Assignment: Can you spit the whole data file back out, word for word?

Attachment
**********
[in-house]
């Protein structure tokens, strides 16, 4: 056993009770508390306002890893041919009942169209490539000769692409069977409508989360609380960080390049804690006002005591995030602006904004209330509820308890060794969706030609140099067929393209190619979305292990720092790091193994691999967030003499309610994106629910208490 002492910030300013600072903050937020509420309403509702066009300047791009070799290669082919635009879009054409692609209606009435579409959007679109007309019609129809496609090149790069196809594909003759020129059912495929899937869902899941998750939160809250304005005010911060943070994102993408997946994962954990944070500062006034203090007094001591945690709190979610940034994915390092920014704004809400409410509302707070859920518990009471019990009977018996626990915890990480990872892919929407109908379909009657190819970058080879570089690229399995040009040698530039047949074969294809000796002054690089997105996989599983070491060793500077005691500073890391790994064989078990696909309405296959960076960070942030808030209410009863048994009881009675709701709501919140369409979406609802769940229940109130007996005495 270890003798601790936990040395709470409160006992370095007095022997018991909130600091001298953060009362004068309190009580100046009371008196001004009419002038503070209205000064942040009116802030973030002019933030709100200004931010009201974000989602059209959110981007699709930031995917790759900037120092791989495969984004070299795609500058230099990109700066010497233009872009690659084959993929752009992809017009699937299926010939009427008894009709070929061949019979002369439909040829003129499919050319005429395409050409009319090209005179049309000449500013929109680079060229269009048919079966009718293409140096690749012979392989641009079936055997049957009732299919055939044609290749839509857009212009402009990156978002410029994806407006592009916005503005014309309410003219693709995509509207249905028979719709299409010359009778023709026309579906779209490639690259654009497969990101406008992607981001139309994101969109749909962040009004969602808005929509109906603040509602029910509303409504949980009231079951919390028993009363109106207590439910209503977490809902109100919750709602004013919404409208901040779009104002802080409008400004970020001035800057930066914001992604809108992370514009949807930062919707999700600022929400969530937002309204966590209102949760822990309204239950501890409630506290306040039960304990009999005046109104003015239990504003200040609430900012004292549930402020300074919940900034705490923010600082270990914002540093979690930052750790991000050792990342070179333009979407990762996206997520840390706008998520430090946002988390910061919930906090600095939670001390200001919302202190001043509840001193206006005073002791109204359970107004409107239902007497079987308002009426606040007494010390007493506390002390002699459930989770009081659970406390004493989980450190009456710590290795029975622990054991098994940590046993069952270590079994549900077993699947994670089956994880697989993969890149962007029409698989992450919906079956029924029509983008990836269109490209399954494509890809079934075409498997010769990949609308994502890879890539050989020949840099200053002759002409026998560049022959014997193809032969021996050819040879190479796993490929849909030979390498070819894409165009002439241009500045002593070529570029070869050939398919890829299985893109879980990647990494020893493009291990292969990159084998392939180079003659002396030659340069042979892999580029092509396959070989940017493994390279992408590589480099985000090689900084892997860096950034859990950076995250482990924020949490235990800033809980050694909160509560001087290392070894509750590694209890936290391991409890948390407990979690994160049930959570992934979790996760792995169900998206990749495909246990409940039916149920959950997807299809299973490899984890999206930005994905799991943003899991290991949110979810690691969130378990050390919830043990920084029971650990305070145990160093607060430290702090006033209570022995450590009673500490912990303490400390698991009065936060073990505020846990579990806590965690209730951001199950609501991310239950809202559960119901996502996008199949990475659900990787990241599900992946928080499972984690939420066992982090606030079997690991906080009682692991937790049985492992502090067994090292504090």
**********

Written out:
[in-house]
């Protein structure tokens, strides 16, 4: 056993009770508390306002890893041919009942169209490539000769692409069977409508989360609380960080390049804690006002005591995030602006904004209330509820308890060794969706030609140099067929393209190619979305292990720092790091193994691999967030003499309610994106629910208490 002492910030300013600072903050937020509420309403509702066009300047791009070799290669082919635009879009054409692609209606009435579409959007679109007309019609129809496609090149790069196809594909003759020129059912495929899937869902899941998750939160809250304005005010911060943070994102993408997946994962954990944070500062006034203090007094001591945690709190979610940034994915390092920014704004809400409410509302707070859920518990009471019990009977018996626990915890990480990872892919929407109908379909009657190819970058080879570089690229399995040009040698530039047949074969294809000796002054690089997105996989599983070491060793500077005691500073890391790994064989078990696909309405296959960076960070942030808030209410009863048994009881009675709701709501919140369409979406609802769940229940109130007996005495 270890003798601790936990040395709470409160006992370095007095022997018991909130600091001298953060009362004068309190009580100046009371008196001004009419002038503070209205000064942040009116802030973030002019933030709100200004931010009201974000989602059209959110981007699709930031995917790759900037120092791989495969984004070299795609500058230099990109700066010497233009872009690659084959993929752009992809017009699937299926010939009427008894009709070929061949019979002369439909040829003129499919050319005429395409050409009319090209005179049309000449500013929109680079060229269009048919079966009718293409140096690749012979392989641009079936055997049957009732299919055939044609290749839509857009212009402009990156978002410029994806407006592009916005503005014309309410003219693709995509509207249905028979719709299409010359009778023709026309579906779209490639690259654009497969990101406008992607981001139309994101969109749909962040009004969602808005929509109906603040509602029910509303409504949980009231079951919390028993009363109106207590439910209503977490809902109100919750709602004013919404409208901040779009104002802080409008400004970020001035800057930066914001992604809108992370514009949807930062919707999700600022929400969530937002309204966590209102949760822990309204239950501890409630506290306040039960304990009999005046109104003015239990504003200040609430900012004292549930402020300074919940900034705490923010600082270990914002540093979690930052750790991000050792990342070179333009979407990762996206997520840390706008998520430090946002988390910061919930906090600095939670001390200001919302202190001043509840001193206006005073002791109204359970107004409107239902007497079987308002009426606040007494010390007493506390002390002699459930989770009081659970406390004493989980450190009456710590290795029975622990054991098994940590046993069952270590079994549900077993699947994670089956994880697989993969890149962007029409698989992450919906079956029924029509983008990836269109490209399954494509890809079934075409498997010769990949609308994502890879890539050989020949840099200053002759002409026998560049022959014997193809032969021996050819040879190479796993490929849909030979390498070819894409165009002439241009500045002593070529570029070869050939398919890829299985893109879980990647990494020893493009291990292969990159084998392939180079003659002396030659340069042979892999580029092509396959070989940017493994390279992408590589480099985000090689900084892997860096950034859990950076995250482990924020949490235990800033809980050694909160509560001087290392070894509750590694209890936290391991409890948390407990979690994160049930959570992934979790996760792995169900998206990749495909246990409940039916149920959950997807299809299973490899984890999206930005994905799991943003899991290991949110979810690691969130378990050390919830043990920084029971650990305070145990160093607060430290702090006033209570022995450590009673500490912990303490400390698991009065936060073990505020846990579990806590965690209730951001199950609501991310239950809202559960119901996502996008199949990475659900990787990241599900992946928080499972984690939420066992982090606030079997690991906080009682692991937790049985492992502090067994090292504090």